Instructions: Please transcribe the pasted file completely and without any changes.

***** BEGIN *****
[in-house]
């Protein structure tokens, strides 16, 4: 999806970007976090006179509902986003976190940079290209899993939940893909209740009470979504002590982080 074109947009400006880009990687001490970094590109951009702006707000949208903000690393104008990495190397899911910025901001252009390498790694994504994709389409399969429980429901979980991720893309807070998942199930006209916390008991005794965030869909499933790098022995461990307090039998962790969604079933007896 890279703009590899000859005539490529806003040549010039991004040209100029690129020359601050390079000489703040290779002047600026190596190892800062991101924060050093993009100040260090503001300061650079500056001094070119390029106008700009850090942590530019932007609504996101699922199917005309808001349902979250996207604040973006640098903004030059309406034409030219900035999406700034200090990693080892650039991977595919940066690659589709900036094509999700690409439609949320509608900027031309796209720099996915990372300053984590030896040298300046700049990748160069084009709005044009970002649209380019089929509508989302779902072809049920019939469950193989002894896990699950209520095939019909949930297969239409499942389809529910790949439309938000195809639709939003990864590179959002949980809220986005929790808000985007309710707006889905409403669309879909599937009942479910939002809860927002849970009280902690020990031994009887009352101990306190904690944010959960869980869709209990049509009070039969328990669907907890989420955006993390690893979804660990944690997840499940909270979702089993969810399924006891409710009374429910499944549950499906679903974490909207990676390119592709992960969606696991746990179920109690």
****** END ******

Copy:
[in-house]
């Protein structure tokens, strides 16, 4: 999806970007976090006179509902986003976190940079290209899993939940893909209740009470979504002590982080 074109947009400006880009990687001490970094590109951009702006707000949208903000690393104008990495190397899911910025901001252009390498790694994504994709389409399969429980429901979980991720893309807070998942199930006209916390008991005794965030869909499933790098022995461990307090039998962790969604079933007896 890279703009590899000859005539490529806003040549010039991004040209100029690129020359601050390079000489703040290779002047600026190596190892800062991101924060050093993009100040260090503001300061650079500056001094070119390029106008700009850090942590530019932007609504996101699922199917005309808001349902979250996207604040973006640098903004030059309406034409030219900035999406700034200090990693080892650039991977595919940066690659589709900036094509999700690409439609949320509608900027031309796209720099996915990372300053984590030896040298300046700049990748160069084009709005044009970002649209380019089929509508989302779902072809049920019939469950193989002894896990699950209520095939019909949930297969239409499942389809529910790949439309938000195809639709939003990864590179959002949980809220986005929790808000985007309710707006889905409403669309879909599937009942479910939002809860927002849970009280902690020990031994009887009352101990306190904690944010959960869980869709209990049509009070039969328990669907907890989420955006993390690893979804660990944690997840499940909270979702089993969810399924006891409710009374429910499944549950499906679903974490909207990676390119592709992960969606696991746990179920109690």